Wilde’s “Salomé” inspired a quick succession of broadly published illustrations from Aubrey Beardsley, an opera from Richard Strauss and another from Antoine Mariotte, poetry from Constantine Cavafy, interpretations by the new wave of modern dancers like Isadora Duncan and Maude Allan, a ballet to feature Loie Fuller, paintings from Alphonse Mucha to Pablo Picasso and Gustav Klimt, films staring the likes of Theda Bara and Rita Hayworth, and a permanent place in popular culture’s references for female eroticism. As she moves through the ages Salome reflects whatever evils need to be examined at any given time – and we have clearly not recovered from our cultural discomfort with women’s assertiveness. Salome is rarely shown in painting and sculpture without bare breasts, if not fully naked, revealing that we can only accept her influence over men if she is sexualized. Her posture is mostly triumphant, defiant or exhibitionistic. Where she holds the head of her victim, she is satisfied and/or possessive of the object. Her role as a naive helpmate to a more powerful mother has disappeared.

1.Salome (1897), Alphonse Mucha 2. Salome (1905), Pablo Picasso 3. The Climax, illustration for Oscar Wilde's 'Salome' (1907), Aubrey Beardsley 4. Judith II (Salome) (1909), Gustav Klimt 5. (detail) Illustration for Oscar Wilde's 'Salome' (1927), John Vassos 6. Salome, Raphael Kirchner (c.1876-1917)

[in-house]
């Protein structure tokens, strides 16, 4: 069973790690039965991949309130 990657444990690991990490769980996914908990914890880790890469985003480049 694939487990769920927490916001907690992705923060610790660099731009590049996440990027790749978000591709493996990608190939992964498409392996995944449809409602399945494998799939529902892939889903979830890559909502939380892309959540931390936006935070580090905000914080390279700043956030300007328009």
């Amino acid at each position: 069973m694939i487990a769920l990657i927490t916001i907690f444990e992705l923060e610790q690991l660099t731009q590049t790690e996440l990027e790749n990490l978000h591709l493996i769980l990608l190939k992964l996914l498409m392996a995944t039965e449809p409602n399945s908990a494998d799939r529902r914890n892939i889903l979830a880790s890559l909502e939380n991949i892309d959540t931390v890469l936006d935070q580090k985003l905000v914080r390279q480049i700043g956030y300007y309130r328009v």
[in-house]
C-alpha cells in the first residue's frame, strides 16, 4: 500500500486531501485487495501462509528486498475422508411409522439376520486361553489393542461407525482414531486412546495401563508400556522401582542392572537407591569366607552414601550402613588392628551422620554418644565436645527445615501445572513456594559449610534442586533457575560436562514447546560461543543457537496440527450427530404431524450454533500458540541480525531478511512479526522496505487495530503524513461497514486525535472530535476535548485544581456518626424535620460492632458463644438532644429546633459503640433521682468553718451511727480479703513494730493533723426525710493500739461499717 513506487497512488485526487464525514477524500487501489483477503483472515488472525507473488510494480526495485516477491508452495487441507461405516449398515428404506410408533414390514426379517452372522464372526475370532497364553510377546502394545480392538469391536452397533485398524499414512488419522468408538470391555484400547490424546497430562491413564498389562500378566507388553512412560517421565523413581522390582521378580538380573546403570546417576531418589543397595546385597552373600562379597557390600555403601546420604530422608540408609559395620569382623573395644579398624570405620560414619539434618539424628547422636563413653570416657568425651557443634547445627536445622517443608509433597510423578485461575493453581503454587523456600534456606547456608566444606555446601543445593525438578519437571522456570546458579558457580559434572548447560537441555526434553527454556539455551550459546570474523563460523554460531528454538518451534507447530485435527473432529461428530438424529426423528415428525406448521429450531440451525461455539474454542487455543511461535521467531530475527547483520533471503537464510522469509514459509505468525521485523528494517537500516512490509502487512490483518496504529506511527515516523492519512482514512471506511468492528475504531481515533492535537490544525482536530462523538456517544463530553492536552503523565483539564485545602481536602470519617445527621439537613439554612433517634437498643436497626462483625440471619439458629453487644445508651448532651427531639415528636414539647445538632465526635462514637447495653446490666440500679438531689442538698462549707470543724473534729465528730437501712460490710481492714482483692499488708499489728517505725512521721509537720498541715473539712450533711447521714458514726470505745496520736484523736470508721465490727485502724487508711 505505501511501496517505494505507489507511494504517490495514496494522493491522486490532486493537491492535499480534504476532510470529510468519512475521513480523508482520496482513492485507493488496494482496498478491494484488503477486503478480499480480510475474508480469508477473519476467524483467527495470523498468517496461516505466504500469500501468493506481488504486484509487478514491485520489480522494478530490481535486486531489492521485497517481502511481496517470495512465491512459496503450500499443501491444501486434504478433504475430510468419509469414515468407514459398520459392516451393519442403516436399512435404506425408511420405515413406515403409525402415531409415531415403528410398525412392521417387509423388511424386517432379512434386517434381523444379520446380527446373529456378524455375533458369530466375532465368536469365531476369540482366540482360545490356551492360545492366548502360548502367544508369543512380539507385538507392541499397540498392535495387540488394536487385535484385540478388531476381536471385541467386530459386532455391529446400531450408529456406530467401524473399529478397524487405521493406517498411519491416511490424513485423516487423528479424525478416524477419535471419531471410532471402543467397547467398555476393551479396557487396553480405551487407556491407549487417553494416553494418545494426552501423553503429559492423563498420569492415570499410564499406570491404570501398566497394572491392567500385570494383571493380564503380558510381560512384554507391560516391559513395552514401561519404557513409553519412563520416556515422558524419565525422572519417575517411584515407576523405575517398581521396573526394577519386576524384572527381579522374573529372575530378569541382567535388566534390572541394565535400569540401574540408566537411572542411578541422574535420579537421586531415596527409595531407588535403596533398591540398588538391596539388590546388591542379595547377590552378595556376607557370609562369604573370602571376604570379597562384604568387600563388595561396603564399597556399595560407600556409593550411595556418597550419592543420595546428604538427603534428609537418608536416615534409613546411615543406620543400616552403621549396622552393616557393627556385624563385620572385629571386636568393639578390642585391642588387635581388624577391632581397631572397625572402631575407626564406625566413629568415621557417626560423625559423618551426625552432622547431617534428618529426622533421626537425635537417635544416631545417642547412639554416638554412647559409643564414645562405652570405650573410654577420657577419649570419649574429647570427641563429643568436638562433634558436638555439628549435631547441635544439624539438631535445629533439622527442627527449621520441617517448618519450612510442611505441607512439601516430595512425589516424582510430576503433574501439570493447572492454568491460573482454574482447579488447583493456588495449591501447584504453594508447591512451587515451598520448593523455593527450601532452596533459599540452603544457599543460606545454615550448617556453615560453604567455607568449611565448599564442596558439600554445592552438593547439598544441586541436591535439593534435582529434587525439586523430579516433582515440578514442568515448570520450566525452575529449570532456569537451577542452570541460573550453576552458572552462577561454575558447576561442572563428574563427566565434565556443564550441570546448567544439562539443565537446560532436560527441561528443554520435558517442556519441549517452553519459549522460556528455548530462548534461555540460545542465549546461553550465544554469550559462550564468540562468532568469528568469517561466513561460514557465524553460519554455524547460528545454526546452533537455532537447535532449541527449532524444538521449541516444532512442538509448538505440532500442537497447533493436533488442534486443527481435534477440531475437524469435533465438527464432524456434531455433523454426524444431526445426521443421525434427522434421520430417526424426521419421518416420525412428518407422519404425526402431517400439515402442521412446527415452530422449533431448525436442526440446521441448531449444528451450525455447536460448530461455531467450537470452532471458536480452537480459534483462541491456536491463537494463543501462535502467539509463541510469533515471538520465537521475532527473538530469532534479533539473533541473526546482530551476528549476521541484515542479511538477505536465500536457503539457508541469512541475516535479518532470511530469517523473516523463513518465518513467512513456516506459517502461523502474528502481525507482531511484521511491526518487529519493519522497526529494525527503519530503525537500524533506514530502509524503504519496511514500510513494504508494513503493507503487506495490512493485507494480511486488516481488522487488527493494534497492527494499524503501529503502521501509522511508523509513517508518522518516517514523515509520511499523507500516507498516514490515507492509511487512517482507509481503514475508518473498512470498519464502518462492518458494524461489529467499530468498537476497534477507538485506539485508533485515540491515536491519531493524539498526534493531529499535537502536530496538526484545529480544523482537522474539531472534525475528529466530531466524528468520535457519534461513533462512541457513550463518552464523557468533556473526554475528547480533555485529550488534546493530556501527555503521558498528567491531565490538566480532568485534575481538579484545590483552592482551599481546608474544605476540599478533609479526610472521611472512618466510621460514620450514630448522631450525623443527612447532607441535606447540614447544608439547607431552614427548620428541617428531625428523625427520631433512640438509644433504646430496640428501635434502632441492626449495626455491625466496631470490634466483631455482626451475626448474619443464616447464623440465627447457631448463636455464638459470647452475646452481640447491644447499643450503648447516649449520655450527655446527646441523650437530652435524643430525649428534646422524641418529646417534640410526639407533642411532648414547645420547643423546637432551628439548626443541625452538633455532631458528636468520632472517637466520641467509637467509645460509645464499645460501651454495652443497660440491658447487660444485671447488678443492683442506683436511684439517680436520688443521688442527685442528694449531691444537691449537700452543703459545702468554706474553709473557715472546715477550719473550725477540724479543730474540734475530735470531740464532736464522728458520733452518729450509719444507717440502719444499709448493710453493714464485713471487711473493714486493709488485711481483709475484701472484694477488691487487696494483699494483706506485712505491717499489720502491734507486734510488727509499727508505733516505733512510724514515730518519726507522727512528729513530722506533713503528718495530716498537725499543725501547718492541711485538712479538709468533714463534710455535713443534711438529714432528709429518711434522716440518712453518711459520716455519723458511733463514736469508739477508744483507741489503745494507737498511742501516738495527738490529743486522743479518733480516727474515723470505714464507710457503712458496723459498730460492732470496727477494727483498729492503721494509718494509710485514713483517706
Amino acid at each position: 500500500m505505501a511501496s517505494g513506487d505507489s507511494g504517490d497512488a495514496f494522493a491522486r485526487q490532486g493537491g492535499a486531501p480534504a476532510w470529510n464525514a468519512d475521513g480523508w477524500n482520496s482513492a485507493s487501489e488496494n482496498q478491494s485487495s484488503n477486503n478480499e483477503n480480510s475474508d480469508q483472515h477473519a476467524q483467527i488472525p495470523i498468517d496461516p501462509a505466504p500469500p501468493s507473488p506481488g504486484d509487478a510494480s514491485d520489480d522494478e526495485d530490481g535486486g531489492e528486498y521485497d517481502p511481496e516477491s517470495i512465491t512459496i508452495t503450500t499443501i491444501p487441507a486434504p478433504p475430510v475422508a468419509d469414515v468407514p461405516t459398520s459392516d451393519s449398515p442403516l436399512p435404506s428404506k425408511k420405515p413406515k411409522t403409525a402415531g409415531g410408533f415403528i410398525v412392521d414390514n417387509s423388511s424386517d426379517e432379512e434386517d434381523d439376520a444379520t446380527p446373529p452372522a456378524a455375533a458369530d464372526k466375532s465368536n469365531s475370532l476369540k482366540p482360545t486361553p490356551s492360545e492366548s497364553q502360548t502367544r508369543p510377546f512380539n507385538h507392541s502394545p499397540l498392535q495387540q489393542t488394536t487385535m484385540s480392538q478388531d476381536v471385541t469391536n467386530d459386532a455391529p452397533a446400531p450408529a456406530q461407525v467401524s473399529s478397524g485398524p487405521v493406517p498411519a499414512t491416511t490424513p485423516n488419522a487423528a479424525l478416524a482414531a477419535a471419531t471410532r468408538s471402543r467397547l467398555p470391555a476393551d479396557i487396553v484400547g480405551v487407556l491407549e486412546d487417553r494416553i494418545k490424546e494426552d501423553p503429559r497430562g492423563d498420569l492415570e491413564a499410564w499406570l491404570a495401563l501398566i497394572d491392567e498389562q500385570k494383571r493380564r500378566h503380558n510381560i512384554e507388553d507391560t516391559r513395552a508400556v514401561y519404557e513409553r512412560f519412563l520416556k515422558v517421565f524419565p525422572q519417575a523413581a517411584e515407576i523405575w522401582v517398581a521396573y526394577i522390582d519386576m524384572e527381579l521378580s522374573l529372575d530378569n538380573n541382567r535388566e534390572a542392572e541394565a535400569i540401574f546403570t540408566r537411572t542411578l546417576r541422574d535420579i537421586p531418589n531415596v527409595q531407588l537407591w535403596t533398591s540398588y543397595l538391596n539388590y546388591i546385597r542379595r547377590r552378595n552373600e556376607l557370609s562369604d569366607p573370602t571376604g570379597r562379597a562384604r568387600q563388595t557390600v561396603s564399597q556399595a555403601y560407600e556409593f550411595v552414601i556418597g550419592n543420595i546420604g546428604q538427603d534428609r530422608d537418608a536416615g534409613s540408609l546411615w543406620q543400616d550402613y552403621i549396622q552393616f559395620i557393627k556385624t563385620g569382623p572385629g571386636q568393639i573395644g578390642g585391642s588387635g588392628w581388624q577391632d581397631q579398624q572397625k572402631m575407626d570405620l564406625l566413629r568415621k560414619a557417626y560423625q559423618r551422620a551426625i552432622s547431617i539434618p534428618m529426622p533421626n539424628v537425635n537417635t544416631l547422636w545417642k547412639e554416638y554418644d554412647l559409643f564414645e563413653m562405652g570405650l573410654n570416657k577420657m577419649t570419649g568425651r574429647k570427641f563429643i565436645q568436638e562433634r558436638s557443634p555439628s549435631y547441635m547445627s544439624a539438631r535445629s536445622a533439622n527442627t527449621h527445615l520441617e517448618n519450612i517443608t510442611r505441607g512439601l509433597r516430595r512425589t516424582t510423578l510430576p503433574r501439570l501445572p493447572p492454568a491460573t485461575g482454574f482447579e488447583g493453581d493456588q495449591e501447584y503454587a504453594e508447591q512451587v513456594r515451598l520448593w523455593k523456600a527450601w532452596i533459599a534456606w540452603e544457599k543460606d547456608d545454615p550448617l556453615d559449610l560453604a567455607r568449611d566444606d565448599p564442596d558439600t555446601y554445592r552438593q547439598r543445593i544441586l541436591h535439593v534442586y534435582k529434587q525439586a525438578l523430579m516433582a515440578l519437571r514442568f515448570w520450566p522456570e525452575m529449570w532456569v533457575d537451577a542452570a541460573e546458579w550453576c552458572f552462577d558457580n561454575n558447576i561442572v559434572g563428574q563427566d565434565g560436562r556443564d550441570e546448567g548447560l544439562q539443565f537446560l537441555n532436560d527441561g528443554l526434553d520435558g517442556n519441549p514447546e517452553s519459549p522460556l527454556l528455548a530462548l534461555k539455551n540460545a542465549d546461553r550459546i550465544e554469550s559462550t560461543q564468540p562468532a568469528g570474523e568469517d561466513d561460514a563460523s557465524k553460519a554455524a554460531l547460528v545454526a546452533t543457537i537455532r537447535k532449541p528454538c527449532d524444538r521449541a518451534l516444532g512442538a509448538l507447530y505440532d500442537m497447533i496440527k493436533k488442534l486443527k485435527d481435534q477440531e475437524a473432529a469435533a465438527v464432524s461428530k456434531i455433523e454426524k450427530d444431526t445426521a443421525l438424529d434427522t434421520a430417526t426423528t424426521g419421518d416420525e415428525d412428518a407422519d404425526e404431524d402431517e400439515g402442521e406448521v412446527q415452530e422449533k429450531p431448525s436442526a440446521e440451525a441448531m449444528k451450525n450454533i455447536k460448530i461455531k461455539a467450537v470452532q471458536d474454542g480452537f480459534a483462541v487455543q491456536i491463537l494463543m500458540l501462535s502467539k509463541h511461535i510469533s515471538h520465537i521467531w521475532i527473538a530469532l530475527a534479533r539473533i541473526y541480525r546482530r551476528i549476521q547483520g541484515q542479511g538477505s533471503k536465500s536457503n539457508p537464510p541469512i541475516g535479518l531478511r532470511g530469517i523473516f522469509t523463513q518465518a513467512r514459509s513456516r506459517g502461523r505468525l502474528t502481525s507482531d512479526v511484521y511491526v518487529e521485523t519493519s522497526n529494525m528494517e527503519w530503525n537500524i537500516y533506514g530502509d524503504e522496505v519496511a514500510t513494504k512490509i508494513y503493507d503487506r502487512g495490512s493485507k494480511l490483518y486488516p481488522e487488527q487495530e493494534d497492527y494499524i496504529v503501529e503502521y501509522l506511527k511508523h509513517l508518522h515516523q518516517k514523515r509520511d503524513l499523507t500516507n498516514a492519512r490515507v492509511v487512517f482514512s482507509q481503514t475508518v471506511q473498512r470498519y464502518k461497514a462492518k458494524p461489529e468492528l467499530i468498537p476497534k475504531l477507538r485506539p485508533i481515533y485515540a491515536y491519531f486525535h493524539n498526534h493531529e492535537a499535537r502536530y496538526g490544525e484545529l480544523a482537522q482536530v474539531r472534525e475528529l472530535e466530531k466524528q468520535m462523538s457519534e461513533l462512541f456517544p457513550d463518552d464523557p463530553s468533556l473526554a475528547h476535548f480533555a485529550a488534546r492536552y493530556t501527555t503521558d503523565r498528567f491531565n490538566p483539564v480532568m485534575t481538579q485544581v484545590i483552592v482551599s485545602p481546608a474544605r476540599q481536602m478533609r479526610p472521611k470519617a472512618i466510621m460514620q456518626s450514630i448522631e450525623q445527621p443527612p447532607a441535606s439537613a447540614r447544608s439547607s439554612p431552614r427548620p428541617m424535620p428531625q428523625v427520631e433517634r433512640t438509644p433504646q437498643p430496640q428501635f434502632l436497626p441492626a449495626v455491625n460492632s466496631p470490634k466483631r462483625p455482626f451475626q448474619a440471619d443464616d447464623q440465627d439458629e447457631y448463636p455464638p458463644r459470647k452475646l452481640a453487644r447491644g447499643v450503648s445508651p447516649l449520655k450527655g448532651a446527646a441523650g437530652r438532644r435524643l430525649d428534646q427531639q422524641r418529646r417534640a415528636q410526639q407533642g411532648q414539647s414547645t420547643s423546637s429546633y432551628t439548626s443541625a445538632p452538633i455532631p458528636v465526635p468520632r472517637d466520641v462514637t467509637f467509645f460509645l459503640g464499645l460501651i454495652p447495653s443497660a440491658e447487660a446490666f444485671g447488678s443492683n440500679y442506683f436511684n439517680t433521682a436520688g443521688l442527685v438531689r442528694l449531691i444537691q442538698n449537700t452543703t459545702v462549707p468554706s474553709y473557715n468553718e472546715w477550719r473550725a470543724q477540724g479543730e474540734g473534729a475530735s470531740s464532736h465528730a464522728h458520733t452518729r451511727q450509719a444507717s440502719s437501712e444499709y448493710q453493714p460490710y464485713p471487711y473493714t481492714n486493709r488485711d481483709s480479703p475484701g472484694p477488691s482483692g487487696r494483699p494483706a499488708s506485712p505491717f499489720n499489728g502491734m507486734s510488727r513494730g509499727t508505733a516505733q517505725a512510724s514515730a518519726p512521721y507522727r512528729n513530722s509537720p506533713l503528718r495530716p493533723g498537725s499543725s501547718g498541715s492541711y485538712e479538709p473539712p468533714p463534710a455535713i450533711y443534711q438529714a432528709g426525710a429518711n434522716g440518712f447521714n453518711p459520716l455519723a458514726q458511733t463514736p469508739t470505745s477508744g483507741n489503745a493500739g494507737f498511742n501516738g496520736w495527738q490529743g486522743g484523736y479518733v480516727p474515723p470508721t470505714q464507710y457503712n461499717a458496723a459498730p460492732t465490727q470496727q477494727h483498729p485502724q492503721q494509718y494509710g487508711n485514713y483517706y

1. Salome (1897), Alphonse Mucha
2. Salome (1905), Pablo Picasso
3. The Climax, illustration for Oscar Wilde’s ‘Salome’ (1907), Aubrey Beardsley
4. Judith II (Salome) (1909), Gustav Klimt
5. (detail) Illustration for Oscar Wilde’s ‘Salome’ (1927), John Vassos
6. Salome, Raphael Kirchner (c.1876-1917)

It’s important to note that men have offered all of these interpretations. Men recorded Salome’s historical existence, kept her alive through antiquity, and rebirthed her as a femme fatale. Women’s voices are rare in historical culture overall, however, among the few women who manage to break through, some of those who have examined Salome present her in a very different light.